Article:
SPEZIALE Karina Lilian
Synergy between roads and disturbance favour Bromus tectorum L. invasion
SPEZIALE, KARINA L.; DI VIRGILIO, AGUSTINA; LESCANO, MARIA N.; PIRK, GABRIELA; FRANZESE, JORGELINA
Año: 2018 vol. 6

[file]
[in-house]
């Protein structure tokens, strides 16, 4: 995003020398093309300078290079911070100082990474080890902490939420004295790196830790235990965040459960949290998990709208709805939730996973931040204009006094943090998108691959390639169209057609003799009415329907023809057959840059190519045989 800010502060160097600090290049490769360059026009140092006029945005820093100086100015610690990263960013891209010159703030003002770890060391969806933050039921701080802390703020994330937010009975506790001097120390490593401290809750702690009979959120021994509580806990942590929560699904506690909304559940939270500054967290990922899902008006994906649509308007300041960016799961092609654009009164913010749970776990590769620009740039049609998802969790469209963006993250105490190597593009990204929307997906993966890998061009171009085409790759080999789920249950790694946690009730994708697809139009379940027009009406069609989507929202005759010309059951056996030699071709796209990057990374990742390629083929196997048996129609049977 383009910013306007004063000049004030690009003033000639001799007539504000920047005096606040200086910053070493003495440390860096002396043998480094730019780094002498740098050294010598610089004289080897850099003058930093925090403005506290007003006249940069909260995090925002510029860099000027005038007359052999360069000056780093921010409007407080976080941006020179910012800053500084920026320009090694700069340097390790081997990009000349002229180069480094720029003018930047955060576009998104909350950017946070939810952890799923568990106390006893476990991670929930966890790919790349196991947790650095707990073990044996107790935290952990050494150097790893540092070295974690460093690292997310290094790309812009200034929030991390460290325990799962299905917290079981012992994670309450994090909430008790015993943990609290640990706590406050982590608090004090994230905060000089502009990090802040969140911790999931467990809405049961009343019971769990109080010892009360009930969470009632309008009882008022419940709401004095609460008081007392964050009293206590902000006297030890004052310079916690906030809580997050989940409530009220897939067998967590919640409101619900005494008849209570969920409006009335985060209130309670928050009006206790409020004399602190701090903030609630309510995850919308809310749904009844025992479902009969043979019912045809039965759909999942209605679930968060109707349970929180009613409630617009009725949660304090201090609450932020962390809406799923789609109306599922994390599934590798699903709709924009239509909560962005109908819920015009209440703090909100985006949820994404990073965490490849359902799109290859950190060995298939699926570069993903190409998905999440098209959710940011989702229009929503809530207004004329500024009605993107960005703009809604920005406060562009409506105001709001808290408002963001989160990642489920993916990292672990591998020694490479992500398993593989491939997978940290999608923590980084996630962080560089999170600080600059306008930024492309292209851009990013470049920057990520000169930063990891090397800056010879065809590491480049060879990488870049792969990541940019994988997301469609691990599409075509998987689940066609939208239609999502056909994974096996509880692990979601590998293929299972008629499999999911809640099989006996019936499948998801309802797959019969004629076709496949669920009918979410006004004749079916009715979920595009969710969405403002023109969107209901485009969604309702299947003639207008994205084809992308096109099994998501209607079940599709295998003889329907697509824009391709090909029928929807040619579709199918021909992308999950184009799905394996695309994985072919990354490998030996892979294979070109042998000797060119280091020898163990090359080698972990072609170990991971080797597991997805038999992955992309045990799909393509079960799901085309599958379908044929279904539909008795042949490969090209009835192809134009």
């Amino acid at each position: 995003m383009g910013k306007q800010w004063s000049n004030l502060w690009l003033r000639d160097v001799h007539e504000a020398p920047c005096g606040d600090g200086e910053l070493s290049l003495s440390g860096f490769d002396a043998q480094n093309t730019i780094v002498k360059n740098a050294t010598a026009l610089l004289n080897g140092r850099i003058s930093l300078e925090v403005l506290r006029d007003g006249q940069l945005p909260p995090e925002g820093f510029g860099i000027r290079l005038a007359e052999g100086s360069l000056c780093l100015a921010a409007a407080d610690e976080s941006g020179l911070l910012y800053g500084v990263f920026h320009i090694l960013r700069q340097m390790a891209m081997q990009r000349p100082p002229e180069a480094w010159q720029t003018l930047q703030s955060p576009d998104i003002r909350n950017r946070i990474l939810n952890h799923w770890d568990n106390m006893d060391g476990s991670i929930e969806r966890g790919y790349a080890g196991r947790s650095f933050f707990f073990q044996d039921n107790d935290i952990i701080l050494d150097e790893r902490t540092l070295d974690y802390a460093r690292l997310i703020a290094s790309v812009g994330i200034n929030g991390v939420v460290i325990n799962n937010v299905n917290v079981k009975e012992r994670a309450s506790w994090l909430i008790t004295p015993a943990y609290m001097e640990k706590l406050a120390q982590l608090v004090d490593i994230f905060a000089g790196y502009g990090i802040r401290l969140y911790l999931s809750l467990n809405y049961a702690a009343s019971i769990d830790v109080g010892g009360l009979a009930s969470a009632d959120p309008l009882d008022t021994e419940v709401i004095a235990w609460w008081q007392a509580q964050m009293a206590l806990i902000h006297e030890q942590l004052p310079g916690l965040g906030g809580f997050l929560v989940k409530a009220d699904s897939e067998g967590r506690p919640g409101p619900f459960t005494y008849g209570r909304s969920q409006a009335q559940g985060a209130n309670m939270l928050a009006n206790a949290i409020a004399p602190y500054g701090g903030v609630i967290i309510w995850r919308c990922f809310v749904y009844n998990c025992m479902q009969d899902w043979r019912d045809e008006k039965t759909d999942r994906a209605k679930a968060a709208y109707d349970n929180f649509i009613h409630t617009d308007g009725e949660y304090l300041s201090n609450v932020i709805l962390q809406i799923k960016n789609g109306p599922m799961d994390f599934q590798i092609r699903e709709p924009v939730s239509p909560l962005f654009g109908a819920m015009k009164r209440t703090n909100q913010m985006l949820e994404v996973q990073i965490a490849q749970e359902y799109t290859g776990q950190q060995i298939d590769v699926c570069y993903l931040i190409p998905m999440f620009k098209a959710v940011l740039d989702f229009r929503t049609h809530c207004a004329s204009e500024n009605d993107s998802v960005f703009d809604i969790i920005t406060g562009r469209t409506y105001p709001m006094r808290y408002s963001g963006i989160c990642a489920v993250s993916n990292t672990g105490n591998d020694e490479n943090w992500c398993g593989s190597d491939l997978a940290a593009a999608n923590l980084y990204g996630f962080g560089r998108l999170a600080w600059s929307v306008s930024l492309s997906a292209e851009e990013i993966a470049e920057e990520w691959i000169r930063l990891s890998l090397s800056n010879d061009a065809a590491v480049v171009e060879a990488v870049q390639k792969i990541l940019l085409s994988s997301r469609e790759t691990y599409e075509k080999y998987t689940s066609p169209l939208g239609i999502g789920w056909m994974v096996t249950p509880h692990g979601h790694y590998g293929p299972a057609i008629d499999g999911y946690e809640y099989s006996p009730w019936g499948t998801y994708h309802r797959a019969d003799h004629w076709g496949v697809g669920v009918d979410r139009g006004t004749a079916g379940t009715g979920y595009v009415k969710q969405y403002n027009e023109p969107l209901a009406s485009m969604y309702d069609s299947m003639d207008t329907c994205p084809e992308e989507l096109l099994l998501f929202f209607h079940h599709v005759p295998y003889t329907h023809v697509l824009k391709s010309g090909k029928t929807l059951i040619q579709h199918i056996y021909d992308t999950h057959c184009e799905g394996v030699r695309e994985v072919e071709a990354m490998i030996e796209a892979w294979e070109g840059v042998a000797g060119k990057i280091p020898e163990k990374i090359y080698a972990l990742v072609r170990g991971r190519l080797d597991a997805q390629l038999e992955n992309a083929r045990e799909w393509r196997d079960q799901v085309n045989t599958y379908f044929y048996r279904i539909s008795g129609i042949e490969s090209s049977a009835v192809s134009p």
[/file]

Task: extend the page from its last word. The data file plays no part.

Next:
Background. Global changeproduces pervasive negative impacts on biodiversity worldwide. Land use changeand biological invasions are two of the major drivers of global change thatoften coexist; however, the effects of their interaction on natural habitats havebeen little investigated. In particular, we aimed to analyse whether theinvasion of an introduced grass (Bromustectorum; cheatgrass) along roads verges and the disturbance level in the naturalsurrounding habitat interact to influence the degree ofB. tectorum invasion in the latterhabitats in north-western Patagonia. Methods. Along 6 different roads, totalling approximately 370 km, we set two 50 m x 2 m sampling plotsevery 5 km (73 plots in total). One plot was placed parallel to the road (onthe roadside) and the other one perpendicular to it, towards the interior ofthe natural surrounding habitat. In each plot, we estimated the B. tectorum plant density in 1m2subplots placed every 5 m. In the natural habitat, we registered the vegetationtype (grassy steppe, shrub-steppe, shrubland, and wet-meadow) and the disturbancelevel (low, intermediate, and high). Disturbance level was visually categorizedaccording to different signs of habitat degradation by anthropogenic use. Results. B. tectorum density showedan exponential decay from roadsides towards the interior of natural habitats. Thedegree of B. tectorum invasion insidenatural habitats was positively related to B. tectorum density on roadsidesonly when the disturbance level was low. Shrub-steppes,grassy steppes and shrublands showed similar mean density of B. tectorum. Wet-meadows had the lowest densities of B. tectorum. Intermediate and highly disturbed environments presentedhigher B. tectorum density than thoseareas with low disturbance. Discussion. Our study highlights the importance of the interaction between roadverges and disturbance levels on B.tectorum invasion in natural habitats surrounding roads of north-western Patagonia,particularly evidencing its significance in the invasion onset. The importance of invasion in road verges depends on disturbancelevel, with better conserved environments being more resistant to invasion at low levels of B. tectorum density along road verges,but more susceptible to road verges invasion at higher levels of disturbance. Allthe habitats except wet-meadows were invaded at a similar degree by B. tectorum, which reflects itsadaptability to multiple habitat conditions. Overall, our work showed that synergiesamong global change drivers impact native environments favouring the invasionof B. tectorum.